Of the many espresso-based beverages, the Affogato stands out as the most indulgent. Whether or not you believe this unique coffee preparation qualifies as a dessert or a drink, you have to admit, the Affogato grabs your attention.
At first glance, it seems simple enough: a scoop of ice cream drizzled with a shot of espresso. But, as with the best Italian food items, the Affogato’s simplicity is deceptive.
There is more to this coffee-based drink/dessert than meets the eye. If you’ve ever wondered exactly what goes into making an Affogato— or, if you’d like to try your hand at making one yourself –keep reading!
What is it?
In its simplest form, the Affogato is a single scoop of ice cream (or gelato), over which a shot of espresso is poured. While most common preparations of the Affogato use vanilla ice cream, more high-end versions use “Fior di latte”, (which translates to “flower of milk).
This upscale ice cream more closely approximates the flavor of “pure”, high-quality cream, reminiscent of the frothed milk you would find in a Cappuccino or a macchiato.
However, if you want to experience this more refined version of the Affogato, be prepared to do a little searching. Fior di latte is not easy to come by, and restaurants that use this ice cream in their Affogato aren’t exactly common either.
If you order an Affogato in the states, you’re far more likely to receive one made with good old vanilla ice cream. In Europe (especially Italy) gelato is the default dessert of choice. Often, chocolate syrup is also drizzled on top.
Whatever the flavor or type of frozen cream, the general rule is to pour the espresso shot over the cream, then eat the Affogato immediately, before it melts.
Besides the use of ice cream or gelato instead of steamed or whipped milk, another thing that sets the Affogato apart from other, more traditional, espresso-based drinks, is the way it’s served. Instead of a cup, most restaurants or cafes serve the Affogato in a bowl.
Drink or Dessert?
While some coffee purists maintain that Affogato is one of the traditional espresso-based drinks, others place it more in the dessert category.
While I can see the argument for classifying it as a drink, it becomes a little hard to justify when the Affogato is served with a spoon and drizzled with chocolate syrup.
Depending on the restaurant, the Affogato is even sometimes garnished with biscotti and fruit, further making the case for its dessert status.
Affogato: A (Very) Brief History
When it comes to the history of the Affogato, unfortunately, not much is known.
Because of Affogato’s use of espresso, It’s widely accepted that the dessert/drink was invented sometime after 1884 when the espresso machine was invented. But the specifics end there.
In Italian, Affogato roughly translates to “drowned,” no doubt referring to the appearance of the scoop of gelato submerged in espresso.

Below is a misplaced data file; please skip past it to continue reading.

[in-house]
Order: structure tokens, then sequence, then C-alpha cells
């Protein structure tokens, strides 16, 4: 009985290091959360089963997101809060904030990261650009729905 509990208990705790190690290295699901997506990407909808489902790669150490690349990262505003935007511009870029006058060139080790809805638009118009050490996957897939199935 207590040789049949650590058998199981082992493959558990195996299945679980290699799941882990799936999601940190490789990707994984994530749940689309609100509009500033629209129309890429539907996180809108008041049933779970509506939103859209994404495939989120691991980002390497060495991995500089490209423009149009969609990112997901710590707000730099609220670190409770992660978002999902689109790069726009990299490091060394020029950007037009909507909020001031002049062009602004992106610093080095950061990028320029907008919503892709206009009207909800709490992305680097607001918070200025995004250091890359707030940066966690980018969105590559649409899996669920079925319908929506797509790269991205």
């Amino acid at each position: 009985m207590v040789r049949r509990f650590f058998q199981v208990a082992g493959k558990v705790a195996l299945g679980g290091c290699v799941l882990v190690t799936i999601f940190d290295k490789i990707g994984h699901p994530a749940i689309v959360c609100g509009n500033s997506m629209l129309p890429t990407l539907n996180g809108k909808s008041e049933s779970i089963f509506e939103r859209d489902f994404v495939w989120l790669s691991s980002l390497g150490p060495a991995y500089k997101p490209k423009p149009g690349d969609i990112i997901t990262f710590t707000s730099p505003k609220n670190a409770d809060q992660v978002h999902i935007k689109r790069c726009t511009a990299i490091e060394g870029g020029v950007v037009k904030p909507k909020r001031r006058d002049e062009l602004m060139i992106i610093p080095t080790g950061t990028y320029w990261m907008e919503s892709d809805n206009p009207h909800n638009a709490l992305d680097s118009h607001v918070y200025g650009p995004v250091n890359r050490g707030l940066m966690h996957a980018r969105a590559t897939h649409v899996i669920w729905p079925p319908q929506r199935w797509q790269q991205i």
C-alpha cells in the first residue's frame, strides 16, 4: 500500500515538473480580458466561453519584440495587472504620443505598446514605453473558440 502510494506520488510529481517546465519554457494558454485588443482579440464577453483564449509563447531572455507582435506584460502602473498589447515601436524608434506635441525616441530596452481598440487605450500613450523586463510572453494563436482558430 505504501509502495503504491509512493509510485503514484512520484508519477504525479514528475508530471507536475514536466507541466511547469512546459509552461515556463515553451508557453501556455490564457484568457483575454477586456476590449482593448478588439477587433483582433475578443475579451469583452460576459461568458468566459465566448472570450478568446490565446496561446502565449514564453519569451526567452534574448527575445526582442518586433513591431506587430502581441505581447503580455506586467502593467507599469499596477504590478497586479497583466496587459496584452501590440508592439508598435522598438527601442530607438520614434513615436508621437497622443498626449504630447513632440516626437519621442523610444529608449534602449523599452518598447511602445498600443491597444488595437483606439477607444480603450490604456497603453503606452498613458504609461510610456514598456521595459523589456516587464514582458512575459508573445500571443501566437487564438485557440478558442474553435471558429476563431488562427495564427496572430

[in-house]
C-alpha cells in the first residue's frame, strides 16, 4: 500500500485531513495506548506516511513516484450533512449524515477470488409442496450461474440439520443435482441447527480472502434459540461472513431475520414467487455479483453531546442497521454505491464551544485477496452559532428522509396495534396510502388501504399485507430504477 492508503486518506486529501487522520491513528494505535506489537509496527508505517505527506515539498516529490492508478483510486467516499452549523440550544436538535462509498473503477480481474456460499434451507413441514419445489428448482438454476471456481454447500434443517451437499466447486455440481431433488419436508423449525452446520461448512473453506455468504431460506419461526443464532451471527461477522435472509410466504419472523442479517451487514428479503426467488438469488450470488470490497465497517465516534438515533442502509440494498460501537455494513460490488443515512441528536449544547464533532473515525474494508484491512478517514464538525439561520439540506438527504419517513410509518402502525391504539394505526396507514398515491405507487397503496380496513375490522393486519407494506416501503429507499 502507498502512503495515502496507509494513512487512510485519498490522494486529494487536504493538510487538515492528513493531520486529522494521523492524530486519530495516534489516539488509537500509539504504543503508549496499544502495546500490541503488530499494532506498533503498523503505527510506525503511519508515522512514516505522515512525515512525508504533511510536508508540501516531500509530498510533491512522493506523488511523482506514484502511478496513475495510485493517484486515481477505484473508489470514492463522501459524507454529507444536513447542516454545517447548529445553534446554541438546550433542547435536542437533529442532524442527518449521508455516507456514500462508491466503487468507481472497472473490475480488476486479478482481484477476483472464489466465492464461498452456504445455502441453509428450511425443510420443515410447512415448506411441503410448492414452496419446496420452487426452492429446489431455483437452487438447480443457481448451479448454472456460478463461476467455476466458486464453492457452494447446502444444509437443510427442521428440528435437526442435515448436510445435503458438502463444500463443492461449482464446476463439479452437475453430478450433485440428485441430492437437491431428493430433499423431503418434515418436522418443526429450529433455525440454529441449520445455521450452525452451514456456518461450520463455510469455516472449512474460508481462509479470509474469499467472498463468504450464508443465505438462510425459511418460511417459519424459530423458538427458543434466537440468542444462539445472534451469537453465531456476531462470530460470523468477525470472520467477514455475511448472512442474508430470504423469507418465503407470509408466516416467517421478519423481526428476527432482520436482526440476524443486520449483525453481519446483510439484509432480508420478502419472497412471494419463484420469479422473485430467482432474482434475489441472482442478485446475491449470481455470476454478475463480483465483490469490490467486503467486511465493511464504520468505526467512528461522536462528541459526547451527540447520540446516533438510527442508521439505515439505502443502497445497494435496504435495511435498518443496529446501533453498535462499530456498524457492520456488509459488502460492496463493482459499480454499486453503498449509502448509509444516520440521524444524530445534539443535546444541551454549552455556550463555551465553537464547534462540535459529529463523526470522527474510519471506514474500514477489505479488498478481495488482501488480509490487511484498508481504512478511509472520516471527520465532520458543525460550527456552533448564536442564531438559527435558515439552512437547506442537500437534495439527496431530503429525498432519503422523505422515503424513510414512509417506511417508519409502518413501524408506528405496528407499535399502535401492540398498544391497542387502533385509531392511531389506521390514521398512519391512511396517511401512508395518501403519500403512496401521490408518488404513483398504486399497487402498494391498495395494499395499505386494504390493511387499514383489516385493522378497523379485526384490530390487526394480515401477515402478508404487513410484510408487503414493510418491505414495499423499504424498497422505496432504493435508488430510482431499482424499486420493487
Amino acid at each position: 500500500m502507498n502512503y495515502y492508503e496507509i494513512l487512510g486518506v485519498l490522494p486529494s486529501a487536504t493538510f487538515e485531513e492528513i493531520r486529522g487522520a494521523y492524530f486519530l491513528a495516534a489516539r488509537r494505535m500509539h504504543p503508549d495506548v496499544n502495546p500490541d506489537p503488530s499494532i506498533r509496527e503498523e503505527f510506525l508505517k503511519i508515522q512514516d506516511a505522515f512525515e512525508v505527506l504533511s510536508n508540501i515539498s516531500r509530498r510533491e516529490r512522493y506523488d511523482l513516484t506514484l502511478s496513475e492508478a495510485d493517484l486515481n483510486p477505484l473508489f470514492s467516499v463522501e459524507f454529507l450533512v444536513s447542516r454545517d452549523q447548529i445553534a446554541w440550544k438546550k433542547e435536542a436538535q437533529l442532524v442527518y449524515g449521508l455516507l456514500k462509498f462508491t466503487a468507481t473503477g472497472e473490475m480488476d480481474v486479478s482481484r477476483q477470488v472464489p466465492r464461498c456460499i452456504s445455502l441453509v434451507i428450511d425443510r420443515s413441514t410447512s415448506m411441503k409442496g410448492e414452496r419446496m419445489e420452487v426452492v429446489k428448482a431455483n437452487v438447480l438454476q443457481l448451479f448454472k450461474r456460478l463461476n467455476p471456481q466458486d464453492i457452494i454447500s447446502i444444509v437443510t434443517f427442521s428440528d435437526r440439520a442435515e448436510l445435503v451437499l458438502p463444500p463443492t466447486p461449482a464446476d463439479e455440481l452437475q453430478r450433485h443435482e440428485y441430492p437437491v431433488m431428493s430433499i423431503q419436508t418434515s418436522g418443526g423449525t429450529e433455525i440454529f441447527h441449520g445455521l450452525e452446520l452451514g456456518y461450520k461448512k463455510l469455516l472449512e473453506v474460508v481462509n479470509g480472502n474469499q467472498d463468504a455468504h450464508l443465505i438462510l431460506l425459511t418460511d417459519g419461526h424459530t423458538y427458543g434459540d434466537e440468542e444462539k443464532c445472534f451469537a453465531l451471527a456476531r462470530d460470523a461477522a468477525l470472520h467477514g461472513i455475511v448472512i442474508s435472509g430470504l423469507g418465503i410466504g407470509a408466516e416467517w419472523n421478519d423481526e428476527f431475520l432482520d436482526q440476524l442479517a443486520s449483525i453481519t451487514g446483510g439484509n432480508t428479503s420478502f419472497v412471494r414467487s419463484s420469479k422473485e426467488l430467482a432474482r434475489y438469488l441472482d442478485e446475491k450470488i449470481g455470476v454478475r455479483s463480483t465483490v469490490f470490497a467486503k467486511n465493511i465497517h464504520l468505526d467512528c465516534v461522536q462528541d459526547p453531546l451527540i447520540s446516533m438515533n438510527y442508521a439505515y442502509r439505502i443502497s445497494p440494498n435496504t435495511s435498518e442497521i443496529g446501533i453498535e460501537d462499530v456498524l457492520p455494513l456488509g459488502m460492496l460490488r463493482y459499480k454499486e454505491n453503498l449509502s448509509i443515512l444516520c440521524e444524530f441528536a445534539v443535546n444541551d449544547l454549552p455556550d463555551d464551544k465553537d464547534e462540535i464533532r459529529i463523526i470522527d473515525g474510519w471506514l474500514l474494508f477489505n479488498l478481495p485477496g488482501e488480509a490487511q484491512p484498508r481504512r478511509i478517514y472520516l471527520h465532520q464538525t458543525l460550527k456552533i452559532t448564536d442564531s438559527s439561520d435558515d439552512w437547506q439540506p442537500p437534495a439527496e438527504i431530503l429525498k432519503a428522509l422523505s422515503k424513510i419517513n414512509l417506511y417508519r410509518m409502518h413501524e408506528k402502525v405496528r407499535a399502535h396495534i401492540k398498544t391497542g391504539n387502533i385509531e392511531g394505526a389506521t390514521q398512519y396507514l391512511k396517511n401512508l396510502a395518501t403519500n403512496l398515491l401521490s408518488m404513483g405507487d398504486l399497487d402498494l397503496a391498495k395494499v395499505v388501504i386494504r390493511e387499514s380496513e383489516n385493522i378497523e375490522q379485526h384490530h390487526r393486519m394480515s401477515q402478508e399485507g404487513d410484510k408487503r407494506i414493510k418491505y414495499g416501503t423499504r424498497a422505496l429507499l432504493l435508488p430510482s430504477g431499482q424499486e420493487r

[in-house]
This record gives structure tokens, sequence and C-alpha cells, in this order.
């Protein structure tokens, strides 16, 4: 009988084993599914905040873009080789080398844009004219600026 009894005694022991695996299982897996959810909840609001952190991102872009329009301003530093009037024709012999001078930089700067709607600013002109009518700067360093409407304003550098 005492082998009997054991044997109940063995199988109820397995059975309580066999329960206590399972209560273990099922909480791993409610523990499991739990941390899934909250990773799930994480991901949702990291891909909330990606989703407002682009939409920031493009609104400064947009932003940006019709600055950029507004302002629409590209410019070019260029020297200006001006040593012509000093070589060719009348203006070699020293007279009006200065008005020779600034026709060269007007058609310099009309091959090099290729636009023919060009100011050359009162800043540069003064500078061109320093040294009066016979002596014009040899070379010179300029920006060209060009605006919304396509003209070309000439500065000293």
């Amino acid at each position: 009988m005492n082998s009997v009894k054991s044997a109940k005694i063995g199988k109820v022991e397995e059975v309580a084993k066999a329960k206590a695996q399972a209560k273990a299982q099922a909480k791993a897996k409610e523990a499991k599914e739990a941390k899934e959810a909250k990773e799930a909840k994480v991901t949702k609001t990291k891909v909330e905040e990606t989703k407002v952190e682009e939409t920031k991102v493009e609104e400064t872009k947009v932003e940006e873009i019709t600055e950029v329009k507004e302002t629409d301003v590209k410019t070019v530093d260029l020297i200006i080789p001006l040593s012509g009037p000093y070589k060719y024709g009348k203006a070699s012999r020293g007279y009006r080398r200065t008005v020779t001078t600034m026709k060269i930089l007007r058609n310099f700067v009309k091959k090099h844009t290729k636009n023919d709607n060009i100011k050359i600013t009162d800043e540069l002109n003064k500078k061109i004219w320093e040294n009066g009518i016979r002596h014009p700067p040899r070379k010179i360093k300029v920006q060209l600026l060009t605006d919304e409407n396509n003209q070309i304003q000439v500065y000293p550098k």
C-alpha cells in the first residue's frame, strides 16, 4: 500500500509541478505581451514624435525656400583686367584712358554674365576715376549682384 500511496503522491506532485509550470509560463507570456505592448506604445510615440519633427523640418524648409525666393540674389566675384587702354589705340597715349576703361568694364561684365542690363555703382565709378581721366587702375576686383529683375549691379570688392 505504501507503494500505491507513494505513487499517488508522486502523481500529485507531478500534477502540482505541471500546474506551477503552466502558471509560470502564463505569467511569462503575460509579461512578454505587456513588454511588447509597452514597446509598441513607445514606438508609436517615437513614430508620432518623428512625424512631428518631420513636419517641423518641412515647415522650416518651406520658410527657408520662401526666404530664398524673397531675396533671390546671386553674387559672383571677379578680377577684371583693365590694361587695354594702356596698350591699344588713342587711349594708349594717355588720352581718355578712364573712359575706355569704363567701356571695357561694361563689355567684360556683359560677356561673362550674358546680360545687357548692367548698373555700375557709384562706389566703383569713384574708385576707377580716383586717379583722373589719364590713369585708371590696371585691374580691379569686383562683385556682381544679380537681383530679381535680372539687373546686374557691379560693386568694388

The word “Affogato” wasn’t added to the English Dictionary until 1992, around the time that the Affogato had begun to become more well known in the states.
Recently, Starbucks introduced a version of the Affogato to their menu, bringing the drink further into the American mainstream.
The Affogato more than makes up for its mysterious past with its renowned versatility. Diced fruit, berries, chocolate syrup, and caramel, honey cone, almonds, and biscotti crumbles are all common toppings you’ll find on the Affogato.
But some restaurants will even take it a step further, changing the flavor of the ice cream itself.
If you’re so inclined, ice cream flavors that pair well with espresso, besides the obvious vanilla are:
- Butter Pecan
In South America, you’ll even find fruit-based ice cream flavors in Affogatos. While you might think that fruity flavors would clash with the bold, rich flavor of the espresso, the result is surprisingly tasty!
The fruit contrasts beautifully with the natural citric acids in the coffee, bringing out exciting, unexpected flavors.
There is even a savory version of the Affogato which gets rid of the espresso altogether, and instead uses– get ready –olive oil!
While I understand your hesitancy, I wouldn’t pass up a chance to try this unique version of the Affogato. The fats from the olive oil pair surprisingly well with the richness of the ice cream.
The most common variation of the Affogato is, without a doubt, the Affogato Correto.
Instead of espresso, this boozy version of the Affogato is traditionally made with grappa, an Italian brandy. Dessert wines like Port, PX Sherry, or Marsala also work well.
But if you, like me, would rather stick with the coffee flavors, I recommend going with coffee liqueur instead of brandy.
Common Affogato Corretto preparations use Baileys, an Irish liqueur made with coffee and whiskey. This preserves the espresso flavor while adding a creamy smoothness as well as an alcoholic kick.
But, if you want the alcohol without losing the intense flavor of the espresso, Kahlua is the better option.
How to Make Your Own Affogato
So, now you know all about the Affogato. The only question that remains is: how do you make one? Well, the good news is, it’s very easy!
As with anything coffee-related, the trick to making a great-tasting Affogato is using high-quality ingredients. Because there are really only two necessary ingredients for this dessert, don’t skimp! You’ll thank me after you take that first sweet bite.
- Concentrated coffee: Espresso is ideal. But, if you don’t have access to an espresso maker, brewing a strong (I mean very strong) cup of dark roast will suffice. Instant coffee is also a good substitute. Remember, you’re not drinking this coffee straight; the richness of the ice cream will reduce much of the harshness.
- Ice cream: If you have access to fior di latte, then, by all means, use that. Otherwise, vanilla is standard. I recommend a quality French Vanilla.
- Place one large scoop of ice cream in a bowl.
- Drizzle over 2 oz of concentrated coffee.
- Eat immediately.
Caffeine: 64 mg